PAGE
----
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San Francisco Film Society Announces Films in Competition for Golden Gate Awards, 35% Female-Helmed

San Francisco Film Society Announces Films in Competition for Golden Gate Awards, 35% Female-Helmed

The San Francisco Film Society has announced the films in competition for the Narrative Feature and Documentary Feature Golden Gate Awards, which will be presented at the San Francisco International Film Festival running from April 21-May 5.

Of the 20 films in competition, seven, or 35 percent, were directed by women.

The awards will distribute nearly $40,000 in total prizes this year. Films are selected with an emphasis on bringing attention to innovative and quality film making regardless of participation in other festivals.

Notable inclusions in the documentary competition are “Cameraperson,” a documentary from “Citizenfour” cinematographer Kirsten Johnson, and Sonia Kennebeck’s “National Bird,” which was produced by Wim Wenders and Errol Morris. Two of the narrative features, “As I Open My Eyes” and “Mountain,” appear to follow women facing challenges that come from restrictive societies.

The GGA New Directors Prize winner will receive a cash prize of $10,000, the GGA Documentary Feature winner will receive $10,000 and the GGA Bay Area Documentary Feature winner will receive $5,000. In addition to the narrative and documentary features in contention, the Golden Gate Awards will include competitors in six short film categories. These films will be announced at the Festival press conference on  March 29. Independent juries will select the winners in all categories, which will be announced at the Golden Gate Awards May 4.

The films directed by women are listed below, with synopses provided by the festival.


“As I Open My Eyes,” Leyla Bouzid, Tunisia/France/Belgium
Her family assumes that Farah, a high-achieving student in Tunis, will continue her studies, but she just wants to sing. When her mom hears that she’s performing politically provocative material with a group of male friends, a powerful story unfolds of female independence that stands in the face of conservative Muslim beliefs.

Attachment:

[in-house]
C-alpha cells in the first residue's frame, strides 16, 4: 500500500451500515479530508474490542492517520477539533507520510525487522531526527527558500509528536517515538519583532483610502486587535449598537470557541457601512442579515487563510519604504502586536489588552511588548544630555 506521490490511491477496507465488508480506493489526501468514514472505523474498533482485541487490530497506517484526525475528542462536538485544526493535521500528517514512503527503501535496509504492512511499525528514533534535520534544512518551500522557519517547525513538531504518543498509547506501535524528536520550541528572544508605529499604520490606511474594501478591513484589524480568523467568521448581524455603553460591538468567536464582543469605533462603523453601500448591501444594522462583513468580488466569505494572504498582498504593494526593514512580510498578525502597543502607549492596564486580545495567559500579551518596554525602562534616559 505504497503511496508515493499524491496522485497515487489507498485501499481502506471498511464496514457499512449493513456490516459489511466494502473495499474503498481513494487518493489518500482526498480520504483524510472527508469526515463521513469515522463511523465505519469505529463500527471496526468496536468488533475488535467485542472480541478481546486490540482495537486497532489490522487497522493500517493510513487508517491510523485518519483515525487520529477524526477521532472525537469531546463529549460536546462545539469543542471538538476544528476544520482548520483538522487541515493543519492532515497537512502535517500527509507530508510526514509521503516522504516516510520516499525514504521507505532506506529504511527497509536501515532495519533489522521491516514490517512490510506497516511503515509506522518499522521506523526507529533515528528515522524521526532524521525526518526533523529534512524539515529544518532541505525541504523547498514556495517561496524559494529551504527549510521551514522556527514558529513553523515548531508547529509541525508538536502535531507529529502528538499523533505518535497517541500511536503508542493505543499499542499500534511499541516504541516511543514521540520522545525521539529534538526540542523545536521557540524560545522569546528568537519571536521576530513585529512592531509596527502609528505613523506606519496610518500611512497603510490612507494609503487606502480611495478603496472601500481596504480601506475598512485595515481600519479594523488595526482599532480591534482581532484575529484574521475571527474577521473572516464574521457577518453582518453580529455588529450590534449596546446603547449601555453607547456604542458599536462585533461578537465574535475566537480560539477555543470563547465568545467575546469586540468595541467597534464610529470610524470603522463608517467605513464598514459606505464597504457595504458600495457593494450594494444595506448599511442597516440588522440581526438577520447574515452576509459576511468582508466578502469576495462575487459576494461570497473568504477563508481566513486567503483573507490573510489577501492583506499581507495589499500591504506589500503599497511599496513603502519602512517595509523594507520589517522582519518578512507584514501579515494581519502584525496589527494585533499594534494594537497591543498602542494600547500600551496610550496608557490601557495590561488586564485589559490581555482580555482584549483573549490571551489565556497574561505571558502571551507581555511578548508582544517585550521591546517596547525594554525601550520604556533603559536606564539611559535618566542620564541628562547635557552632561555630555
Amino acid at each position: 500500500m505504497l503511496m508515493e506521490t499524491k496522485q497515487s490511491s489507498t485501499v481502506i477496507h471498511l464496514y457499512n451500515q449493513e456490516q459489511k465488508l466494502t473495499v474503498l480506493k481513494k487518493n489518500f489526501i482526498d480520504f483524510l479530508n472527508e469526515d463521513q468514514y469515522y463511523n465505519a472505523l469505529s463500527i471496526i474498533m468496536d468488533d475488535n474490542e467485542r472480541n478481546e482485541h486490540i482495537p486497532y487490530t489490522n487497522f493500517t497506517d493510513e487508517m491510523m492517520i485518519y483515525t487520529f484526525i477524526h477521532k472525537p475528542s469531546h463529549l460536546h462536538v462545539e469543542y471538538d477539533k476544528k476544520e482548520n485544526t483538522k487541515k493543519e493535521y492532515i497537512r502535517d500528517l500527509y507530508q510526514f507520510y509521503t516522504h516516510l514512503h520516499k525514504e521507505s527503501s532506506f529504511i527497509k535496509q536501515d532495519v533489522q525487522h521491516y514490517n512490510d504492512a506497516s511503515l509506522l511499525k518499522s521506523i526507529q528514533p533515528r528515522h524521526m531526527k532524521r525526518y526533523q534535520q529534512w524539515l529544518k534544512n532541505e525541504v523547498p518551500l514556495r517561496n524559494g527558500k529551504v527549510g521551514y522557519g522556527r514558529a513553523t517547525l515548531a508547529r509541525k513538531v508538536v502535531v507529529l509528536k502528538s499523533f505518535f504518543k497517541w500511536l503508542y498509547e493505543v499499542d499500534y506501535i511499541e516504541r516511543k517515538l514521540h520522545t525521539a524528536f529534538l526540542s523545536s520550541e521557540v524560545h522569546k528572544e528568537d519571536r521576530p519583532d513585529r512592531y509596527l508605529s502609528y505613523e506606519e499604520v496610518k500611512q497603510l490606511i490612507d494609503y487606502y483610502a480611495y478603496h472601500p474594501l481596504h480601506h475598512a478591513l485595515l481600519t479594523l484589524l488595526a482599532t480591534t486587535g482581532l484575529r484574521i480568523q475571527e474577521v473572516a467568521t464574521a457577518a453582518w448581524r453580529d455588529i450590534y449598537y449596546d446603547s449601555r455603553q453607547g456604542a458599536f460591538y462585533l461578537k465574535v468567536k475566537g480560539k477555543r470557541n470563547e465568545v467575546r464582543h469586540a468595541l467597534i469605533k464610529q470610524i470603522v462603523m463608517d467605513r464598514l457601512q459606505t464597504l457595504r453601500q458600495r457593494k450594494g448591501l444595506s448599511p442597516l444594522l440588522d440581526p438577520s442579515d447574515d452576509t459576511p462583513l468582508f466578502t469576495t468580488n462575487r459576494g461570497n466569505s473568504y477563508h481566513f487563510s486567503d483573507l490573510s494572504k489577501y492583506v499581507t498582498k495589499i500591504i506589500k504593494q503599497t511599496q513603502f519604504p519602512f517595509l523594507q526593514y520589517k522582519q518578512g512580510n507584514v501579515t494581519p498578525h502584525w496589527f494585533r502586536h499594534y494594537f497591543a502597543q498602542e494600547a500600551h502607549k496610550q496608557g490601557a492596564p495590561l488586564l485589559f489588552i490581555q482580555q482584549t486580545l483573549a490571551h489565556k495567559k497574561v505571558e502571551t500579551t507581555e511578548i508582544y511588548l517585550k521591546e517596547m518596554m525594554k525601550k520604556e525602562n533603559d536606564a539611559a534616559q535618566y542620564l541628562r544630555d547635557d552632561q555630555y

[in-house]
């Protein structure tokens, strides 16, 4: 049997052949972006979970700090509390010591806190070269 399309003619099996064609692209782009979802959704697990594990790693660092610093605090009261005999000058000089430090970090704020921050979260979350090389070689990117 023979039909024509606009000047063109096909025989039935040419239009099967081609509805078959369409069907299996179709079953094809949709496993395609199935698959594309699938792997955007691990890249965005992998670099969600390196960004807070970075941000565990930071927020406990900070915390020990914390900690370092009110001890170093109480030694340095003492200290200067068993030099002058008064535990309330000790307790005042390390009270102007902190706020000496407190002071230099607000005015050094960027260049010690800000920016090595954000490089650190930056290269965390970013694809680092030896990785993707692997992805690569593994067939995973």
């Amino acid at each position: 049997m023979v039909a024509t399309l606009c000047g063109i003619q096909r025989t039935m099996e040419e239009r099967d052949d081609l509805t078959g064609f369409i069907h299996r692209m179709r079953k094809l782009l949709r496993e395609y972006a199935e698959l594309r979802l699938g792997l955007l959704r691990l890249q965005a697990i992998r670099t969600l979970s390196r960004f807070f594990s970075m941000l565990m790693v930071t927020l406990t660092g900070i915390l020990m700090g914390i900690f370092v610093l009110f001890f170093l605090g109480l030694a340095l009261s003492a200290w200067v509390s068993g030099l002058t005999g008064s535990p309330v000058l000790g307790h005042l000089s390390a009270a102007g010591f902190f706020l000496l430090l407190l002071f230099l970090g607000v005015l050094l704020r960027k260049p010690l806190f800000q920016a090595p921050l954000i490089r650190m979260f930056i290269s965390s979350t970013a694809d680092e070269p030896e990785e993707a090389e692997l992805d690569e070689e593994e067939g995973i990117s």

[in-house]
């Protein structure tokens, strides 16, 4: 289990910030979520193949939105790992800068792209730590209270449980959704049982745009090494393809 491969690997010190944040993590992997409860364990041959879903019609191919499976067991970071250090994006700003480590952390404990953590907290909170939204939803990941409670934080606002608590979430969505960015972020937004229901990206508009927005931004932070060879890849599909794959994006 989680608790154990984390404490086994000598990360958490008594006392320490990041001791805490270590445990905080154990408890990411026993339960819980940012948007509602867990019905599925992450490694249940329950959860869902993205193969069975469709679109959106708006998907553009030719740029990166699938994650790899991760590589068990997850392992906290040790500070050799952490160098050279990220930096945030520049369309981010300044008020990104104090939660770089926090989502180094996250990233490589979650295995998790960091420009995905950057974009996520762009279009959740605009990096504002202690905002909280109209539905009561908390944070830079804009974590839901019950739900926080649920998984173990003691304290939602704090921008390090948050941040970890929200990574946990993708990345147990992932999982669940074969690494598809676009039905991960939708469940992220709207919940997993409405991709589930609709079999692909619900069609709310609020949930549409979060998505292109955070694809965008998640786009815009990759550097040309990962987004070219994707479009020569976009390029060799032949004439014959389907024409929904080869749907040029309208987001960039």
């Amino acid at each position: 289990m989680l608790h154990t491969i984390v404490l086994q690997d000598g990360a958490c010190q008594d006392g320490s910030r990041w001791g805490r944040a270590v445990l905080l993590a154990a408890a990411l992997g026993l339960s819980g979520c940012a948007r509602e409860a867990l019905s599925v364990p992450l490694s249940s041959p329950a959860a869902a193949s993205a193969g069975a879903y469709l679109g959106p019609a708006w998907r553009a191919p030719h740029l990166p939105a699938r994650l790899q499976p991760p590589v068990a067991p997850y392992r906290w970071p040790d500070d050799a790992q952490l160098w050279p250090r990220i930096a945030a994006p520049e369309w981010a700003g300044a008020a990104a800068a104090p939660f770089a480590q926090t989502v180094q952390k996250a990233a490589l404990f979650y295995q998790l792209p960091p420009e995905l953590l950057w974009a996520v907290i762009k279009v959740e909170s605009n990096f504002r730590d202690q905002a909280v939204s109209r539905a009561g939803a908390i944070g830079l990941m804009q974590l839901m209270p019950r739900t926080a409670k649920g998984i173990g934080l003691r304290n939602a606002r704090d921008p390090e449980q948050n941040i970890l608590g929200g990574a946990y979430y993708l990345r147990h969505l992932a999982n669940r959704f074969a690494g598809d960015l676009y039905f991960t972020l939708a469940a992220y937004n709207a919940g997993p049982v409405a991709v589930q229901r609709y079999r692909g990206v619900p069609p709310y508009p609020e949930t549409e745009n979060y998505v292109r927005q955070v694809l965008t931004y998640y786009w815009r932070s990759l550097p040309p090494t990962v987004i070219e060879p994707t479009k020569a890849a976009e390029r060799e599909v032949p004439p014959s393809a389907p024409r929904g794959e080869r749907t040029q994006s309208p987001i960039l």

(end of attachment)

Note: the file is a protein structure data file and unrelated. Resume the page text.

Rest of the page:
“Mountain,” Yaelle Kayam, Israel/Denmark
Yaelle Kayam’s debut feature is strikingly shot against the tombstones of Jerusalem’s Mount of Olives, where an Orthodox woman’s longing for her husband’s love sets in motion a transformational journey into a nocturnal world of pimps and prostitutes. A mesmerizing performance by Shani Klein keeps viewers riveted to a character study that is by turns tender and startling.

“Thirst,” Svetla Tsotsorkova, Bulgaria
When water becomes scarce due to drought, a laundress living in rural southwest Bulgaria with her husband and son invites a dowser and his spirited daughter onto their property to search for hidden springs. Wonderfully atmospheric, the film gracefully depicts how the teenage girl’s combative nature and the oppressive heat surrounding them all upset the family’s balance, for good and bad.


“Cameraperson,” Kirsten Johnson, USA
Simultaneously an astute observation of nonfiction filmmaking’s dilemmas, and a wonderfully creative autobiographical collage, Cameraperson is a must-see for all documentary enthusiasts. Acclaimed cinematographer Kirsten Johnson, who has lensed such acclaimed films as Citizenfour, Very Semi-Serious and Darfur Now, assembles moments from 25 years of location shoots — including a birthing clinic in Nigeria, a Bosnian farm, a detention center in Yemen and a boxing ring in Brooklyn — and stiches together an illuminating, emotional patchwork memoir.

“haveababy,” Amanda Micheli, USA
Amanda Micheli’s stirring and suspenseful documentary follows several aspiring parents who desperately want to have a baby but are struggling with infertility and the high cost of treatments. They place themselves in the hands of Las Vegas doctor Gregory Sher and his annual contest offering a prize of a free round of in-vitro fertilization treatments — with no guarantee of pregnancy. A rollercoaster of hope and despair awaits them all.

“National Bird,” Sonia Kennebeck, USA
Executive produced by Wim Wenders and Errol Morris, this elegant and chilling documentary provides a glimpse of what the US government doesn’t want you to know about drone warfare by focusing on three veterans whose service experience caused them to question the usage of drones in overseas combat.

“The Return,” Kelly Duane de la Vega, Katie Galloway, USA
After California voters reversed the state’s Three Strikes law, thousands of inmates became suddenly eligible for re-sentencing and release. This provocative and touching documentary chronicles what happened next. Filmmakers Kelly Duane De la Vega and Katie Galloway (Better this World, SFIFF 2011) focus on the journeys of the newly free and their families, as well as the Stanford-based lawyers working on behalf of nonviolent offenders, illuminating the multifaceted struggle behind every transition from incarceration to freedom.

[via Press materials]

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